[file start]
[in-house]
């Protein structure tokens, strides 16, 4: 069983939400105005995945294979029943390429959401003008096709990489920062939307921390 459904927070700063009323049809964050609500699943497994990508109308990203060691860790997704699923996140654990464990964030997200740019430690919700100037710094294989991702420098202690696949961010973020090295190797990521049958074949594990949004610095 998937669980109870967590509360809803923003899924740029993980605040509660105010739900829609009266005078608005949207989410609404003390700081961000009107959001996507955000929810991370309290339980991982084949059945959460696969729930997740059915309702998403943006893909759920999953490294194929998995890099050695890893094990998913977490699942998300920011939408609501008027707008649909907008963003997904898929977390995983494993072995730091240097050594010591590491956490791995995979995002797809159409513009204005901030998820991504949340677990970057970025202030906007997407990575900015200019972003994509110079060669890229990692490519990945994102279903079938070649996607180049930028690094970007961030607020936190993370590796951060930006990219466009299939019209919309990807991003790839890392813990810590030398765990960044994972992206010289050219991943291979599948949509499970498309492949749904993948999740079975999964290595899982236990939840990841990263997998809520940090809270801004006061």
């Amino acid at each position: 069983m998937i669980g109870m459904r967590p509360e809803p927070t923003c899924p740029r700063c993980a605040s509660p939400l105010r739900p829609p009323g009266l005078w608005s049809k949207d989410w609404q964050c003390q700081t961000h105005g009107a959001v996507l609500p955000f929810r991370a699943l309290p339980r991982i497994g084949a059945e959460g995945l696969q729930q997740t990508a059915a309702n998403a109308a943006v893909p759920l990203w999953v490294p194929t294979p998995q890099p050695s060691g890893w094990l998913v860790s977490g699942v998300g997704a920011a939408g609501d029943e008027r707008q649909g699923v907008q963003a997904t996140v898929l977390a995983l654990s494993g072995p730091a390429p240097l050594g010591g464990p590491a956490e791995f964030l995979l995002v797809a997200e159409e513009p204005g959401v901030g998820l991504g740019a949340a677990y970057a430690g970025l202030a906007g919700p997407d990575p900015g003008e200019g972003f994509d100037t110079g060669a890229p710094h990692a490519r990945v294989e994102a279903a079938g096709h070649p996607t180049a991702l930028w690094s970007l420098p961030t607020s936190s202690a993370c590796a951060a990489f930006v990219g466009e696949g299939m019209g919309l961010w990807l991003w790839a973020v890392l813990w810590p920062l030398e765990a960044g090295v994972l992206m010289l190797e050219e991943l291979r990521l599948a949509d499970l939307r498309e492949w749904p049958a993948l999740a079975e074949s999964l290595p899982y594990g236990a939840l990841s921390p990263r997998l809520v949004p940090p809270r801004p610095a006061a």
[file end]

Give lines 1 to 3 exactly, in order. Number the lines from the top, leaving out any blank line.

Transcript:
[in-house]
């Protein structure tokens, strides 16, 4: 069983939400105005995945294979029943390429959401003008096709990489920062939307921390 459904927070700063009323049809964050609500699943497994990508109308990203060691860790997704699923996140654990464990964030997200740019430690919700100037710094294989991702420098202690696949961010973020090295190797990521049958074949594990949004610095 998937669980109870967590509360809803923003899924740029993980605040509660105010739900829609009266005078608005949207989410609404003390700081961000009107959001996507955000929810991370309290339980991982084949059945959460696969729930997740059915309702998403943006893909759920999953490294194929998995890099050695890893094990998913977490699942998300920011939408609501008027707008649909907008963003997904898929977390995983494993072995730091240097050594010591590491956490791995995979995002797809159409513009204005901030998820991504949340677990970057970025202030906007997407990575900015200019972003994509110079060669890229990692490519990945994102279903079938070649996607180049930028690094970007961030607020936190993370590796951060930006990219466009299939019209919309990807991003790839890392813990810590030398765990960044994972992206010289050219991943291979599948949509499970498309492949749904993948999740079975999964290595899982236990939840990841990263997998809520940090809270801004006061």
């Amino acid at each position: 069983m998937i669980g109870m459904r967590p509360e809803p927070t923003c899924p740029r700063c993980a605040s509660p939400l105010r739900p829609p009323g009266l005078w608005s049809k949207d989410w609404q964050c003390q700081t961000h105005g009107a959001v996507l609500p955000f929810r991370a699943l309290p339980r991982i497994g084949a059945e959460g995945l696969q729930q997740t990508a059915a309702n998403a109308a943006v893909p759920l990203w999953v490294p194929t294979p998995q890099p050695s060691g890893w094990l998913v860790s977490g699942v998300g997704a920011a939408g609501d029943e008027r707008q649909g699923v907008q963003a997904t996140v898929l977390a995983l654990s494993g072995p730091a390429p240097l050594g010591g464990p590491a956490e791995f964030l995979l995002v797809a997200e159409e513009p204005g959401v901030g998820l991504g740019a949340a677990y970057a430690g970025l202030a906007g919700p997407d990575p900015g003008e200019g972003f994509d100037t110079g060669a890229p710094h990692a490519r990945v294989e994102a279903a079938g096709h070649p996607t180049a991702l930028w690094s970007l420098p961030t607020s936190s202690a993370c590796a951060a990489f930006v990219g466009e696949g299939m019209g919309l961010w990807l991003w790839a973020v890392l813990w810590p920062l030398e765990a960044g090295v994972l992206m010289l190797e050219e991943l291979r990521l599948a949509d499970l939307r498309e492949w749904p049958a993948l999740a079975e074949s999964l290595p899982y594990g236990a939840l990841s921390p990263r997998l809520v949004p940090p809270r801004p610095a006061a």